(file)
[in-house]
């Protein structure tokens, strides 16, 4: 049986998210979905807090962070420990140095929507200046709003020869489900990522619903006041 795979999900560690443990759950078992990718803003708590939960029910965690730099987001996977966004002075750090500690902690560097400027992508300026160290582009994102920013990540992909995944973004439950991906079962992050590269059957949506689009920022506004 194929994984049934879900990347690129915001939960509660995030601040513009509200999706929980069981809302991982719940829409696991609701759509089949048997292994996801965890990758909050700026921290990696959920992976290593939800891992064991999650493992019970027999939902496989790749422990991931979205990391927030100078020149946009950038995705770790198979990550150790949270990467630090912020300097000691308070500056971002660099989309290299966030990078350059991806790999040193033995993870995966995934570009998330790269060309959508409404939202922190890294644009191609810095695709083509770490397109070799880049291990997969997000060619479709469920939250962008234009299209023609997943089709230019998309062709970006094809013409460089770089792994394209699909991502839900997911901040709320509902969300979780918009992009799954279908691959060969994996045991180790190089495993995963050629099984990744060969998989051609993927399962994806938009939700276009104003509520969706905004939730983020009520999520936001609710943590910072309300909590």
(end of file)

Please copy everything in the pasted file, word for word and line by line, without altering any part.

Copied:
[in-house]
């Protein structure tokens, strides 16, 4: 049986998210979905807090962070420990140095929507200046709003020869489900990522619903006041 795979999900560690443990759950078992990718803003708590939960029910965690730099987001996977966004002075750090500690902690560097400027992508300026160290582009994102920013990540992909995944973004439950991906079962992050590269059957949506689009920022506004 194929994984049934879900990347690129915001939960509660995030601040513009509200999706929980069981809302991982719940829409696991609701759509089949048997292994996801965890990758909050700026921290990696959920992976290593939800891992064991999650493992019970027999939902496989790749422990991931979205990391927030100078020149946009950038995705770790198979990550150790949270990467630090912020300097000691308070500056971002660099989309290299966030990078350059991806790999040193033995993870995966995934570009998330790269060309959508409404939202922190890294644009191609810095695709083509770490397109070799880049291990997969997000060619479709469920939250962008234009299209023609997943089709230019998309062709970006094809013409460089770089792994394209699909991502839900997911901040709320509902969300979780918009992009799954279908691959060969994996045991180790190089495993995963050629099984990744060969998989051609993927399962994806938009939700276009104003509520969706905004939730983020009520999520936001609710943590910072309300909590």